RESEARCH TRIANGLE PARK, USA: Semiconductor Research Corp. (SRC), the world's leading university-research consortium for semiconductors and related technologies, announced it is leading an effort to address key roadblocks for wide-scale adoption of the emerging 3D integration of integrated circuits (IC) and systems.
These new initiatives will develop solutions that address critical reliability and design tool issues and leverage a partnership formed by researchers from universities and the semiconductor industry at large.
"The development of the 3D technology platform that can enable all the benefits this breakthrough technology has to offer will be as disruptive and beneficial as the invention of the integrated circuit itself," said Jon Candelaria, director of Interconnect and Packaging Sciences at SRC.
SRC is driving these initiatives as a part of the 3D Enablement Center program in partnership with SEMATECH and the Semiconductor Industry Association (SIA). The program aims to establish the infrastructure, including industry standards and specifications, necessary for the industry to leverage 3D packaging technology for innovative new applications, as well as for enabling smaller, faster and lower power IC’s for existing product families.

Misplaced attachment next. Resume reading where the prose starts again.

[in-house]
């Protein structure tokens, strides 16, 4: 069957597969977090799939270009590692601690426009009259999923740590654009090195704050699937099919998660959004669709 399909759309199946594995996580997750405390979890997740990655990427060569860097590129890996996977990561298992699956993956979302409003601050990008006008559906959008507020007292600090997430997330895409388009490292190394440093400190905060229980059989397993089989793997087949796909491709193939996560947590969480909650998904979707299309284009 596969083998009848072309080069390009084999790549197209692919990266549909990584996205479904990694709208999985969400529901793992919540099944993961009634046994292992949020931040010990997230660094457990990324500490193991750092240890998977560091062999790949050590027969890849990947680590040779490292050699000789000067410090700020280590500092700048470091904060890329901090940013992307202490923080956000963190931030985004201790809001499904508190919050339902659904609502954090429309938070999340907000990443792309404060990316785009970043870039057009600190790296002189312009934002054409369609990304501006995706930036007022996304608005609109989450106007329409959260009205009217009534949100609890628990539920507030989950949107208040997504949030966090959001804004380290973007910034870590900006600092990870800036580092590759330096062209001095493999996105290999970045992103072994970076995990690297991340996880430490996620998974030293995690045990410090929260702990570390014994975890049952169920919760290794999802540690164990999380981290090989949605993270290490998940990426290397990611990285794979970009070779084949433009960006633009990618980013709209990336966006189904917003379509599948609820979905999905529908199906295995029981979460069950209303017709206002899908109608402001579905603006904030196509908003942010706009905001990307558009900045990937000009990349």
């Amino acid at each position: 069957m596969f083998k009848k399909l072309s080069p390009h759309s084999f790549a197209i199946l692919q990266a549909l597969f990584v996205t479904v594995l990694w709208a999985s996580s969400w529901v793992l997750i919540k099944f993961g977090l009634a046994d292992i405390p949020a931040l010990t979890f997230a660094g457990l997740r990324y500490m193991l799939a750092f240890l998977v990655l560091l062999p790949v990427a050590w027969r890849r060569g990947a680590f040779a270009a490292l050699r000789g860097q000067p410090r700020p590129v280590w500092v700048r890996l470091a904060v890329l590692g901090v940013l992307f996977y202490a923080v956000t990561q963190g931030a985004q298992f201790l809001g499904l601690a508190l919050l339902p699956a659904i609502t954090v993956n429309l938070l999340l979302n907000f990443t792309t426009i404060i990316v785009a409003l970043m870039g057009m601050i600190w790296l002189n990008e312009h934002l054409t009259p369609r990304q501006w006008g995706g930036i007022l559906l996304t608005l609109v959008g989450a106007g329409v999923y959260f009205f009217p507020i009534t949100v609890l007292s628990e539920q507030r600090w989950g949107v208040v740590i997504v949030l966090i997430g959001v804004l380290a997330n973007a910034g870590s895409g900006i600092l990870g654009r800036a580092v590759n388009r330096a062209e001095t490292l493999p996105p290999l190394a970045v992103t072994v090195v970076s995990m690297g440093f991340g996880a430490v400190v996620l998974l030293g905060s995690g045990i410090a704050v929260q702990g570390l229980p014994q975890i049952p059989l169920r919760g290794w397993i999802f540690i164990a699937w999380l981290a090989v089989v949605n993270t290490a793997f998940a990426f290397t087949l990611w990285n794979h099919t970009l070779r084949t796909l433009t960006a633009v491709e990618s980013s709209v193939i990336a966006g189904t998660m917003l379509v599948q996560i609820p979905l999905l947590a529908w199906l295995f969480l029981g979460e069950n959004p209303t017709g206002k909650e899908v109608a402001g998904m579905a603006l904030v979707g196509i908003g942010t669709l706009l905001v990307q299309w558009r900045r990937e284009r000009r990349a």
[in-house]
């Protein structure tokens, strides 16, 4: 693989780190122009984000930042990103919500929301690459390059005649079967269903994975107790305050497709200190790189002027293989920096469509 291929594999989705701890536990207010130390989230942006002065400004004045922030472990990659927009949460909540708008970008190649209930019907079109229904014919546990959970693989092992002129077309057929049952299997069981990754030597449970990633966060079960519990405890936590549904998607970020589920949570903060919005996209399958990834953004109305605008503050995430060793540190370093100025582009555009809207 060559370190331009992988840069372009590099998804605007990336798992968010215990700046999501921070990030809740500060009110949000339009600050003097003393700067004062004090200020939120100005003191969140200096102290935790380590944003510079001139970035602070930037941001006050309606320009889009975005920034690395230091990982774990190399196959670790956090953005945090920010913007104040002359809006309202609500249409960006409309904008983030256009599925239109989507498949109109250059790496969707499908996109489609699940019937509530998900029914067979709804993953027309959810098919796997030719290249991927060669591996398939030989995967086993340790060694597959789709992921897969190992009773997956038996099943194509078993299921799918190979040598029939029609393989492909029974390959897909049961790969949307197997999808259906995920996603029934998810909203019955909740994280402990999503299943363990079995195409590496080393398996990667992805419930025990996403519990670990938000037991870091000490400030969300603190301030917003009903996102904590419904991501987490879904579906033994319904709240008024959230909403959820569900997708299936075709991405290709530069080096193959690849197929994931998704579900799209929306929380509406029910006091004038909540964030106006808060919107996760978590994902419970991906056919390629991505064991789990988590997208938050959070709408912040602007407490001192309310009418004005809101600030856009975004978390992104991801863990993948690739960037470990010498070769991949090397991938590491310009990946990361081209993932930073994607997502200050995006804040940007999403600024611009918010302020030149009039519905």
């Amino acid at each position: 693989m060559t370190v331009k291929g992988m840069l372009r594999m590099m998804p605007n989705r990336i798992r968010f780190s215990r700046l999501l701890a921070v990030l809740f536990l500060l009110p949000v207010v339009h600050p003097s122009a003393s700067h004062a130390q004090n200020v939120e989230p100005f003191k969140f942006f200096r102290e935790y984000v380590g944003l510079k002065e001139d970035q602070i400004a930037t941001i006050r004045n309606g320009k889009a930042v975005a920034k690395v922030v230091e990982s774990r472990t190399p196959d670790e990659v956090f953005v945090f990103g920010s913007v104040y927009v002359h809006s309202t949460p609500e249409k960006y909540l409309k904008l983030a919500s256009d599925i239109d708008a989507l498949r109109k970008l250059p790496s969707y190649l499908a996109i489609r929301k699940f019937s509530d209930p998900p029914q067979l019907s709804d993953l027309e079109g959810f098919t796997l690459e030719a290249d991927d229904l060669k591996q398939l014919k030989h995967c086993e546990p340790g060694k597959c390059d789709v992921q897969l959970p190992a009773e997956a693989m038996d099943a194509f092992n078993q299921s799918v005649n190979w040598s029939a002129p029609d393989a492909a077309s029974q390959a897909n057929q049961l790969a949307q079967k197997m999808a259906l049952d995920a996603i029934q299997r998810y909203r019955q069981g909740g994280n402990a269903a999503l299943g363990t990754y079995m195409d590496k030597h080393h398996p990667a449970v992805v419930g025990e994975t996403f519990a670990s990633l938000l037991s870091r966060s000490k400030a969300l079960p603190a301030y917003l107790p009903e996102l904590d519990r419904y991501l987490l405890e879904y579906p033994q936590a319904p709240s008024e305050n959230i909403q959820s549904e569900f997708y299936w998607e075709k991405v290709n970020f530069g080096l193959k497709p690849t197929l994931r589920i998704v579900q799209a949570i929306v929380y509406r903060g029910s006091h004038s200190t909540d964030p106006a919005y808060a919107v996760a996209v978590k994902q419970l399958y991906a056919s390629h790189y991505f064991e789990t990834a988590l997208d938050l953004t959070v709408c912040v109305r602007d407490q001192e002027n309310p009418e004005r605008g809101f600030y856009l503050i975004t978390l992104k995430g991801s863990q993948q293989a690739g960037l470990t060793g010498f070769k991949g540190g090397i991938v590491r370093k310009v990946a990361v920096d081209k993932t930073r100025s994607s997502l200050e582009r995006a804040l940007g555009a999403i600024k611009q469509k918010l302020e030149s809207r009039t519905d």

It has been recognized that the reliability issues for these emerging 3D integration platforms are not merely extensions of conventional 2D IC technology issues, but also bring many unique and complex challenges that require innovative solutions.
In addition, the sophisticated software tools created and developed over the years to design more complex 2D integrated circuits systems will not extend easily to 3D. The challenges include the optimization of each layer of circuitry that could be stacked together, the partitioning and placement of each of billions of individual devices and the routing and timing of signals to all of these.
"SRC’s support and management of an extensive research portfolio in these and many other related areas uniquely qualify us to lead these new initiatives working with our university and industry colleagues, and we expect this effort to play a key role in the short term while having an even greater long-term impact,” Candelaria said.